Classic horror films, from what novels came these great flicks?
By Doug Gibson
Ever taken the time to read Mary Shelley’s “Frankenstein?” Or Bram Stoker’s “Dracula?” You’d be surprised at how both, particularly Shelley’s “Frankenstein,” differ from the iconic movies with Boris Karloff and Bela Lugosi. Film scholar Rob Backer provides an entertaining look at the literature behind much of horror cinema in “Classic Horror Films and the Literature that Inspired Them,” McFarland, 2015, 800-253-2187).
Besides the perennials, such as the above-mentioned and “The Mummy,” “Dr. Jekyll and Mr. Hyde,” “The Phantom of the Opera” and much of Edgar Allan Poe, Backer, a lawyer and self-described avid fan of classic horror films, has added literature and films that may escape the casual fan’s notice. I had never heard of “The Viy,” by Nikolai Gogol, although I have seen the film, “Black Sunday,” that many believe resembles “The Viy,” a tale of a man trying to avoid a fatal encounter with a witch. As Backer notes, though, “Black Sunday,” while a fine film, has virtually nothing to do with the book. He directs readers to an obscure, 1967 Russian film of the same name, which, he writes, “is one of the closest adaptations of a horror story ever filmed.”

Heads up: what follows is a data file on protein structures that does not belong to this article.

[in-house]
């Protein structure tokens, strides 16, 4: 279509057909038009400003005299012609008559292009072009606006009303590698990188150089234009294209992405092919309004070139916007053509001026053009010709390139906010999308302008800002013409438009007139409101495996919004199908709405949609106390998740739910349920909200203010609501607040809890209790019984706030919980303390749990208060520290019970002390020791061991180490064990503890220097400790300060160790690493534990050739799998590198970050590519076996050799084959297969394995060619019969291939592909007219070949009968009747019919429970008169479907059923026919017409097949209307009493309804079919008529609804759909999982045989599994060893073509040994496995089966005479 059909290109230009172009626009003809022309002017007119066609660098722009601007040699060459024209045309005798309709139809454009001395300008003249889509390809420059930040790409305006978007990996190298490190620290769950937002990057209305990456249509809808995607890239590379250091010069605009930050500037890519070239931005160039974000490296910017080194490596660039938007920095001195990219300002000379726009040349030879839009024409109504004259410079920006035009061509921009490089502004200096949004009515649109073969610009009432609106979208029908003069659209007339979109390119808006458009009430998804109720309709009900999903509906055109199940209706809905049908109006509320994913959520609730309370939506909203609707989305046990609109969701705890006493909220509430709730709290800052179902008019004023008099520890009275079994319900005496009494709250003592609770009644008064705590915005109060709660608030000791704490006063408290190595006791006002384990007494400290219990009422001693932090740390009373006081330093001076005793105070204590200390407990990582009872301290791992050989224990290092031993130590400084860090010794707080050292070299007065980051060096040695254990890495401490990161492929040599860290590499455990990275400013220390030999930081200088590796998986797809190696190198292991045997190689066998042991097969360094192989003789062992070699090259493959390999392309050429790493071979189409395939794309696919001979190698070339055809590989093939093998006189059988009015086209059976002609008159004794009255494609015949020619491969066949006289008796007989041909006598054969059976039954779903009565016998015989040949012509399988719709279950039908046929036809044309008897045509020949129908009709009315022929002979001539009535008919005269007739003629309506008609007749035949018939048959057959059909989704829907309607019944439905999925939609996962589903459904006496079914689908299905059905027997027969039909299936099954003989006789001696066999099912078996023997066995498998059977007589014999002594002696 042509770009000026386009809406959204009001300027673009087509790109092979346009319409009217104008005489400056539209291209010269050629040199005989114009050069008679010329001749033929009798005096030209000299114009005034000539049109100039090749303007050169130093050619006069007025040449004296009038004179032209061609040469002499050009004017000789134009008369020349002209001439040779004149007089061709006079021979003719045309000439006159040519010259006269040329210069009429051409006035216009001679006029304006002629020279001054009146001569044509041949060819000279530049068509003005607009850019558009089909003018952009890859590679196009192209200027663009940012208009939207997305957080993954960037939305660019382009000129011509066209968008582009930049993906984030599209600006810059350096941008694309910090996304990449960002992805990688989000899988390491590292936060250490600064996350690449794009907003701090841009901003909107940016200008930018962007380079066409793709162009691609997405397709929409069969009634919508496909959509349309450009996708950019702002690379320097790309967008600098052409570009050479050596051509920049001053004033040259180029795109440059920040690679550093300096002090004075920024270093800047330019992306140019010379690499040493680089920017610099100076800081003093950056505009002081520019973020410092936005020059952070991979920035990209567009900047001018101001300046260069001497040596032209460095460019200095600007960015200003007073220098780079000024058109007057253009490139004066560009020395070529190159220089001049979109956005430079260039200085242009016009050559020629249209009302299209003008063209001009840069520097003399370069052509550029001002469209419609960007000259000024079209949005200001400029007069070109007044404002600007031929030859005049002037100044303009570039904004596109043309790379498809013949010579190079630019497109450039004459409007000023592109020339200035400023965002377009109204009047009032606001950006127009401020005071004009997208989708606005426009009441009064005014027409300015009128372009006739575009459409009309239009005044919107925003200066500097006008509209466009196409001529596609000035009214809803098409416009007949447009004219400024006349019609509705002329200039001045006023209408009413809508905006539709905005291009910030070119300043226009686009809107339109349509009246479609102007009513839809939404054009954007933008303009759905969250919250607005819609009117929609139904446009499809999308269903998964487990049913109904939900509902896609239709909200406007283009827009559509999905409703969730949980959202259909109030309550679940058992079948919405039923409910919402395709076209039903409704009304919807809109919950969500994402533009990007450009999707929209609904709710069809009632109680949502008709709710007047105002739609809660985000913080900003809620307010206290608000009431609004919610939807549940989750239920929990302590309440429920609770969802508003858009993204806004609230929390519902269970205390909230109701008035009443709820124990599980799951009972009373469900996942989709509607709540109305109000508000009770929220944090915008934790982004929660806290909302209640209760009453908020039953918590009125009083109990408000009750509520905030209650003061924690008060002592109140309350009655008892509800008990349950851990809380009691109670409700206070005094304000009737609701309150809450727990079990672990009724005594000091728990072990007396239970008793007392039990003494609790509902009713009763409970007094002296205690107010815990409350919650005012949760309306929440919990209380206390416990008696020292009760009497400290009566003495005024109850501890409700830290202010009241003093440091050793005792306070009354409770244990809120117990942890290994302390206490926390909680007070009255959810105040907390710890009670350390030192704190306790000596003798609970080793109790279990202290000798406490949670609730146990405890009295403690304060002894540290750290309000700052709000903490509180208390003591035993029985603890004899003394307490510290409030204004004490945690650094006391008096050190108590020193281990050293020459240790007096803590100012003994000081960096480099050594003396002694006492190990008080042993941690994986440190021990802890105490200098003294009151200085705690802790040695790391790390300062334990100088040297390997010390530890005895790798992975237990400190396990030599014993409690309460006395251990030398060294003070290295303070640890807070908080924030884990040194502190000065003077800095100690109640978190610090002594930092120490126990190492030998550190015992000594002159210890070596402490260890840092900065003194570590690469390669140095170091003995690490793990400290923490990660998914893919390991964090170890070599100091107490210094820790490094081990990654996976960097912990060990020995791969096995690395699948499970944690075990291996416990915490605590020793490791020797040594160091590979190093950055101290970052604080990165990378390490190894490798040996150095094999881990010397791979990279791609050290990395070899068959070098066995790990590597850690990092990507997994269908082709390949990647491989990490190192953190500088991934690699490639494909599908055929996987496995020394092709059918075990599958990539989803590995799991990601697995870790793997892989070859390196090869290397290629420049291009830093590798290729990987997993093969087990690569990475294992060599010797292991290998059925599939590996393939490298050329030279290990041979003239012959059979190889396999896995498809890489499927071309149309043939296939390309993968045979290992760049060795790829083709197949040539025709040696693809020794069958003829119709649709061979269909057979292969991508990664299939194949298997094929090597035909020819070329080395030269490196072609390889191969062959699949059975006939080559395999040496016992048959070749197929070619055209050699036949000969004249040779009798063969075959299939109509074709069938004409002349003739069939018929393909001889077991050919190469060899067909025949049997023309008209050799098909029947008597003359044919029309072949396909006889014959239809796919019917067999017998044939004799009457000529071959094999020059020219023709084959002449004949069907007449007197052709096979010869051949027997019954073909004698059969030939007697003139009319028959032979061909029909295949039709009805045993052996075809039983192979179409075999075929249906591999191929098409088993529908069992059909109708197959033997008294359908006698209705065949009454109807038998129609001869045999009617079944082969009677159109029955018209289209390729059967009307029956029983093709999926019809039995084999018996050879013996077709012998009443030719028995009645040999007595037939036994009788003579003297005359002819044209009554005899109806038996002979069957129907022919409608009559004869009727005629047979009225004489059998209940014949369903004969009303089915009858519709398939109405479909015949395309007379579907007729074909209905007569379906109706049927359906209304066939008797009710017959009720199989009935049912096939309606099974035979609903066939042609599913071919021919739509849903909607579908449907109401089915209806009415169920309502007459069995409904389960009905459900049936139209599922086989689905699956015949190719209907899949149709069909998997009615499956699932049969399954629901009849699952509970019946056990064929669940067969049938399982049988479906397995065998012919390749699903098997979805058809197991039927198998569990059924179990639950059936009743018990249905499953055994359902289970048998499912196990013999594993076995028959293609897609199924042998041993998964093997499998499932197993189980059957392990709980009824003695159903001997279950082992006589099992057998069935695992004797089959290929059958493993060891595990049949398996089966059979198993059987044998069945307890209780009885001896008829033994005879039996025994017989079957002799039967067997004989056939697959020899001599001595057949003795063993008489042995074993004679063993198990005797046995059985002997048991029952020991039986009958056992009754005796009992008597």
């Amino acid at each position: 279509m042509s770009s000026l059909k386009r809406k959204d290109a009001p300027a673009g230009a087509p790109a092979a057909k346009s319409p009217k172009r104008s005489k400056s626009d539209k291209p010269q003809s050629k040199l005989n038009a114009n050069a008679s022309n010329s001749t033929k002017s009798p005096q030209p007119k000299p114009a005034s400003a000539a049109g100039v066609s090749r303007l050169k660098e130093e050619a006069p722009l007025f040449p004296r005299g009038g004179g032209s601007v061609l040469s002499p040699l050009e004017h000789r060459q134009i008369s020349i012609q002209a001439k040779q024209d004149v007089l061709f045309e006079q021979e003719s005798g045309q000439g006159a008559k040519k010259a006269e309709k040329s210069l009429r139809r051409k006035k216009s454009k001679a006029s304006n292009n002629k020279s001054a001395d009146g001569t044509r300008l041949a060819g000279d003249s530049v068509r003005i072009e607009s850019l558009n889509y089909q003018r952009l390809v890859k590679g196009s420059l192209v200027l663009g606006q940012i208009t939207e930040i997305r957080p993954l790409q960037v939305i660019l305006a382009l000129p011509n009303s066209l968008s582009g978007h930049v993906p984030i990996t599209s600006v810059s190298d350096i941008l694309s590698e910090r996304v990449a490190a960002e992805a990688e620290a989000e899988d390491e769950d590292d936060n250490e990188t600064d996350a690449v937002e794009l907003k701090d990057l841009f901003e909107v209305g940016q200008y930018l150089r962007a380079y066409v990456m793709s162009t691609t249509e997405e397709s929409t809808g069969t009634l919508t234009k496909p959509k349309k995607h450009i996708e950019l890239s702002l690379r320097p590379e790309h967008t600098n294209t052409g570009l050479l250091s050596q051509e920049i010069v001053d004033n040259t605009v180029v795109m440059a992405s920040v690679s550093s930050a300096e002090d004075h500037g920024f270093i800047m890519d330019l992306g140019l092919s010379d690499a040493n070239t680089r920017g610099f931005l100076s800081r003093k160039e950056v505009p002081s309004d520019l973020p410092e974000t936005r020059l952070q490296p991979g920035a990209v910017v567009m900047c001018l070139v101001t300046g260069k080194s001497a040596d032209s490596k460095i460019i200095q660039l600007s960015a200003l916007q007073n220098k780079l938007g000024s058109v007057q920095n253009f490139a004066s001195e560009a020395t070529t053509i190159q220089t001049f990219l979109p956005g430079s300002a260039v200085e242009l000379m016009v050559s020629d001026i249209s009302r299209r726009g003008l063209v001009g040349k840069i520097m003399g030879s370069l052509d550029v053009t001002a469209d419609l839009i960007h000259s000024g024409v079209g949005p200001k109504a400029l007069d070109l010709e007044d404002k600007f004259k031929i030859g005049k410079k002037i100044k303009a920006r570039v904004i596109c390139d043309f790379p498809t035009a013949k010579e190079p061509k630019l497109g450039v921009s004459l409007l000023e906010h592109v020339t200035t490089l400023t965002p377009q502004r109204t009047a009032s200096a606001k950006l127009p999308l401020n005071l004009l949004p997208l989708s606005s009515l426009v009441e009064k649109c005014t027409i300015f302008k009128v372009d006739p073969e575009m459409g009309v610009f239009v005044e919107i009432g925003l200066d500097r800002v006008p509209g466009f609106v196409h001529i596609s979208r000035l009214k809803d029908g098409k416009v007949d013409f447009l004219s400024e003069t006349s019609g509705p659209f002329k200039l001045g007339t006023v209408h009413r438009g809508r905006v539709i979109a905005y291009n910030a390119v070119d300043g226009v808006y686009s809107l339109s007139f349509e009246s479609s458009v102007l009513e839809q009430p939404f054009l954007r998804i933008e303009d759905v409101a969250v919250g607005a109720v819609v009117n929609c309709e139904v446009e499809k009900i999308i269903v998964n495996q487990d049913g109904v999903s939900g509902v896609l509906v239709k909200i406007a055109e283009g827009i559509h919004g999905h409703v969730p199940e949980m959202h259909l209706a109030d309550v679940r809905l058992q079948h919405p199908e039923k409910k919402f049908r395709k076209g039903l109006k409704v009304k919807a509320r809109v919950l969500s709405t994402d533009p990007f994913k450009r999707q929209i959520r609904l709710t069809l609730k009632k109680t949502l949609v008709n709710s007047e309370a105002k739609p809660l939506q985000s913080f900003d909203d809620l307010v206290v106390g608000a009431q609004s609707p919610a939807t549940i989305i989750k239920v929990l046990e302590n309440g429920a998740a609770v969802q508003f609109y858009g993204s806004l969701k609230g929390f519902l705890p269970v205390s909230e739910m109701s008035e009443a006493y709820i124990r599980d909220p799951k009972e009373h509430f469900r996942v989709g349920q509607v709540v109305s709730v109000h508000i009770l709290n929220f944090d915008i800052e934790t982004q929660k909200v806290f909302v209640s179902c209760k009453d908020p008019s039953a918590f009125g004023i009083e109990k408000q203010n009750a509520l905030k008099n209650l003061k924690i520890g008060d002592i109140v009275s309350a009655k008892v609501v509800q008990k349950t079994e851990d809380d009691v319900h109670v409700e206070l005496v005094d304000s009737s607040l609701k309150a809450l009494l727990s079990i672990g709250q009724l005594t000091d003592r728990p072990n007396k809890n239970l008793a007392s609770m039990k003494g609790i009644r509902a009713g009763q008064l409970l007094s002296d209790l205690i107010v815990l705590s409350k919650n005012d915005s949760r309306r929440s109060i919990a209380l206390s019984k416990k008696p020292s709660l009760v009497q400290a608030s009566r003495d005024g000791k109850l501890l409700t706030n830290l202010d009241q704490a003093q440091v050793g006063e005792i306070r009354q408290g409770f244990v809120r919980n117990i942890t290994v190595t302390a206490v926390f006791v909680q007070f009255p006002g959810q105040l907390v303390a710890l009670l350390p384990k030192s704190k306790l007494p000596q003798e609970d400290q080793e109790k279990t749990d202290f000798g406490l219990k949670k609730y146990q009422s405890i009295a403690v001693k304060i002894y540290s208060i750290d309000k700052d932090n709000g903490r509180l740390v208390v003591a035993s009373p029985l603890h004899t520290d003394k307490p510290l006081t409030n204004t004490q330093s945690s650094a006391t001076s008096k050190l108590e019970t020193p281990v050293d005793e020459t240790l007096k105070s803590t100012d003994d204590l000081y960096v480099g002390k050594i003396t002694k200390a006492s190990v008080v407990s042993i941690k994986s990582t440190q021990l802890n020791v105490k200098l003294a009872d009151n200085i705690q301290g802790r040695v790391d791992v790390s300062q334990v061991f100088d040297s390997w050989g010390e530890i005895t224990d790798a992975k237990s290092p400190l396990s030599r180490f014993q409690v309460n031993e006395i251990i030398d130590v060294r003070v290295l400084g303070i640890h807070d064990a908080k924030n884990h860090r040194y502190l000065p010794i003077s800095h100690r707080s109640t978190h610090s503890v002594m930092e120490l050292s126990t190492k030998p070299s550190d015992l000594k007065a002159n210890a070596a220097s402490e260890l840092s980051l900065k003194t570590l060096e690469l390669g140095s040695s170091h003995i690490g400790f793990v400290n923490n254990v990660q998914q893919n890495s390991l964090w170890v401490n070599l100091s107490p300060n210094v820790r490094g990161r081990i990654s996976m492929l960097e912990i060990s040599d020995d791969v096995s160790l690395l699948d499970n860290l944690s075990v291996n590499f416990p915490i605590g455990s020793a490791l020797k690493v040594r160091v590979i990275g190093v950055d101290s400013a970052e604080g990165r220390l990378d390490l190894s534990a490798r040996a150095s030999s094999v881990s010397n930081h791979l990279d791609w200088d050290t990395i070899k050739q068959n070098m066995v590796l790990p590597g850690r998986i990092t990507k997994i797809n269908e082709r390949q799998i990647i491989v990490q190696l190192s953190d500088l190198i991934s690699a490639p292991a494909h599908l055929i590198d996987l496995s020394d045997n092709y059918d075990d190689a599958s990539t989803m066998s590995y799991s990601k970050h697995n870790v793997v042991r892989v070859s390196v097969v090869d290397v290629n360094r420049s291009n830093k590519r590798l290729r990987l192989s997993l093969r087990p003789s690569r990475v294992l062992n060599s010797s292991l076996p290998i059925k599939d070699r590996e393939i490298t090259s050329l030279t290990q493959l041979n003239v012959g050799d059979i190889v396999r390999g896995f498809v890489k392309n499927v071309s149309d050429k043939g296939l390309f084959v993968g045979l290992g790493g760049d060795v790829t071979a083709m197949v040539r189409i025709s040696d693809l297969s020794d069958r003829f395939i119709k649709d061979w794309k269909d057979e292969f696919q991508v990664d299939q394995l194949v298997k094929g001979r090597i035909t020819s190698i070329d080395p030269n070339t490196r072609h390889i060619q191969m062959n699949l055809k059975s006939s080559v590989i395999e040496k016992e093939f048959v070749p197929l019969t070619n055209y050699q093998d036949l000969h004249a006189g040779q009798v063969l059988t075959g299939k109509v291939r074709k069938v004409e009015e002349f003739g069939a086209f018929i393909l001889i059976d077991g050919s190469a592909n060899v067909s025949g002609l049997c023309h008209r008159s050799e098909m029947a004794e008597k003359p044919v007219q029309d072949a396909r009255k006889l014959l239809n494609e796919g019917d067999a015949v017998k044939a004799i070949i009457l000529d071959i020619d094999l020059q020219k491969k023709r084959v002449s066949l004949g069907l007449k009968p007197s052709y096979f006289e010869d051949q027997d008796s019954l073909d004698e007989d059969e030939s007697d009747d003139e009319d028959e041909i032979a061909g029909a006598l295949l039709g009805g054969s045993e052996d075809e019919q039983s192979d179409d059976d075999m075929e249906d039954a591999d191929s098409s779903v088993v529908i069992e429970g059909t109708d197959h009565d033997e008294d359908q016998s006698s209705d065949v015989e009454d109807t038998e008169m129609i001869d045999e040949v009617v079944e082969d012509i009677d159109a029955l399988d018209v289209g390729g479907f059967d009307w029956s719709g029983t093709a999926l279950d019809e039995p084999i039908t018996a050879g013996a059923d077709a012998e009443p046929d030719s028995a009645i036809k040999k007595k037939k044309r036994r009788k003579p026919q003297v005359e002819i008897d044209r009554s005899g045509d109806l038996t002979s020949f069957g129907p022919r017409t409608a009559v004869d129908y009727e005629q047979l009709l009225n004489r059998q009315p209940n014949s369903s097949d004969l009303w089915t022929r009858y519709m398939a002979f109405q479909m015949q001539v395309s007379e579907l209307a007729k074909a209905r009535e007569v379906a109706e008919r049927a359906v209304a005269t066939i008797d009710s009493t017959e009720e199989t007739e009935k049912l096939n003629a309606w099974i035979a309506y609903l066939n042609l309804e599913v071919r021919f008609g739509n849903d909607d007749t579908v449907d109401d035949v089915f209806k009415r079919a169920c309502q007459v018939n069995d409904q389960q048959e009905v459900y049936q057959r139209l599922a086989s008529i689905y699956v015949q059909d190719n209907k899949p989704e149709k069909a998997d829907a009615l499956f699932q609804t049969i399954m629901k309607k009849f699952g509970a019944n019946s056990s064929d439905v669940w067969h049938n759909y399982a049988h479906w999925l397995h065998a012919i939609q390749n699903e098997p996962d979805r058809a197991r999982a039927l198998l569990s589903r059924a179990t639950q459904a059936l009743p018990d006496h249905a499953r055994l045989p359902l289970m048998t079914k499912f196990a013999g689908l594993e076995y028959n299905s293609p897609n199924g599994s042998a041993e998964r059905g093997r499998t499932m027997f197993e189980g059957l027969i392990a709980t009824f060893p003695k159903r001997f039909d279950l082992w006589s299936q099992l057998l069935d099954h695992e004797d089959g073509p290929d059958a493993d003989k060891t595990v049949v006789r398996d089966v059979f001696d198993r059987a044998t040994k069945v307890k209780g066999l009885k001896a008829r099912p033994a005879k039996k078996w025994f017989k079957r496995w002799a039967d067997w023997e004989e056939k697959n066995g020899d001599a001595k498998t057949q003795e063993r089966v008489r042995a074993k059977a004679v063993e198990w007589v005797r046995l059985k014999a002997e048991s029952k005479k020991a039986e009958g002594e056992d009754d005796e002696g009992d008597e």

I note this because horror films rarely follow closely the literature of which are based. Much of Backer’s book details the similarities, and differences, between the written word and what’s on the screen. As the author frequently stresses, this is not always a negative. In many cases, the shifts in plot are necessary. The mediums are distinct; books allow us insight into the thoughts of major characters, and more clues into how society and culture has shape them. Film has an hour or two to tell a good story. Often in the book, Backer laments the “boring” parts of a horror novel, the reading detours exploring mood swings of characters. Film appropriately bypasses these sections.
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